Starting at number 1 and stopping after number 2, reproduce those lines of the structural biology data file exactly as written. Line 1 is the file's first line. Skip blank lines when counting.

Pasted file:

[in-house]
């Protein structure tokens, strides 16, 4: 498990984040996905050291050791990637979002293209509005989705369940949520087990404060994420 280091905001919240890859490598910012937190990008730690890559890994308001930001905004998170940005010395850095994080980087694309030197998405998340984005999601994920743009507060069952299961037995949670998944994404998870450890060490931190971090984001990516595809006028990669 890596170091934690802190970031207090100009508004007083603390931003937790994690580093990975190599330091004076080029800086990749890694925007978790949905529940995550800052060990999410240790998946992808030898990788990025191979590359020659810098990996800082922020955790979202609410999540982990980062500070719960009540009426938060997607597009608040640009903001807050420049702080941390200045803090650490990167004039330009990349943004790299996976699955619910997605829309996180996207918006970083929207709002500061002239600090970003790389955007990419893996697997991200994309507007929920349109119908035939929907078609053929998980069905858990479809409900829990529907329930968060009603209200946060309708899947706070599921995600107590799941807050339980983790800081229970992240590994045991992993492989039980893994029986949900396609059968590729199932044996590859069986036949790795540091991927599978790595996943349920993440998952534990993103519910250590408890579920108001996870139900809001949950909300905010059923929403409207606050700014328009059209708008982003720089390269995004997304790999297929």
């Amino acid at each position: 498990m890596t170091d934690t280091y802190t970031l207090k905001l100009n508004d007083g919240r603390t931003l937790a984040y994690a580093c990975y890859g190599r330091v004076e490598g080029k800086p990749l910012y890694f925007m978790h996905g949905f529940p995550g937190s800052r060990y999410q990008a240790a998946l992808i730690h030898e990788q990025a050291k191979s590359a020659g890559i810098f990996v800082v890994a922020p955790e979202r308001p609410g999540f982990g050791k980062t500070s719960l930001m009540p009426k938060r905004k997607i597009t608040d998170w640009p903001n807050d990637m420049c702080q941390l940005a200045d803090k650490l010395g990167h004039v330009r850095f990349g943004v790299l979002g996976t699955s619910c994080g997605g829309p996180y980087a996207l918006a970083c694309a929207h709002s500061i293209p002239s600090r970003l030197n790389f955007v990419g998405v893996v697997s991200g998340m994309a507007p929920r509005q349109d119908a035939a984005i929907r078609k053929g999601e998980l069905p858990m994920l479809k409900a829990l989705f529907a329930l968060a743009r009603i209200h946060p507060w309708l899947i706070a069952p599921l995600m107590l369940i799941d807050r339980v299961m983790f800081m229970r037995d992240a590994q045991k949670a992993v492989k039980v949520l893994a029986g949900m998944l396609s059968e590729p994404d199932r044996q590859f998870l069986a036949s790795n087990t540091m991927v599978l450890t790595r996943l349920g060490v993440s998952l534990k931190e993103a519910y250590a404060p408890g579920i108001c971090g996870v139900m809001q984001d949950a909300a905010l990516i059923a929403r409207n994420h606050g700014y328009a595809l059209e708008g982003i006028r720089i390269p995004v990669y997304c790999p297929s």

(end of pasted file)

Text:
[in-house]
């Protein structure tokens, strides 16, 4: 498990984040996905050291050791990637979002293209509005989705369940949520087990404060994420 280091905001919240890859490598910012937190990008730690890559890994308001930001905004998170940005010395850095994080980087694309030197998405998340984005999601994920743009507060069952299961037995949670998944994404998870450890060490931190971090984001990516595809006028990669 890596170091934690802190970031207090100009508004007083603390931003937790994690580093990975190599330091004076080029800086990749890694925007978790949905529940995550800052060990999410240790998946992808030898990788990025191979590359020659810098990996800082922020955790979202609410999540982990980062500070719960009540009426938060997607597009608040640009903001807050420049702080941390200045803090650490990167004039330009990349943004790299996976699955619910997605829309996180996207918006970083929207709002500061002239600090970003790389955007990419893996697997991200994309507007929920349109119908035939929907078609053929998980069905858990479809409900829990529907329930968060009603209200946060309708899947706070599921995600107590799941807050339980983790800081229970992240590994045991992993492989039980893994029986949900396609059968590729199932044996590859069986036949790795540091991927599978790595996943349920993440998952534990993103519910250590408890579920108001996870139900809001949950909300905010059923929403409207606050700014328009059209708008982003720089390269995004997304790999297929």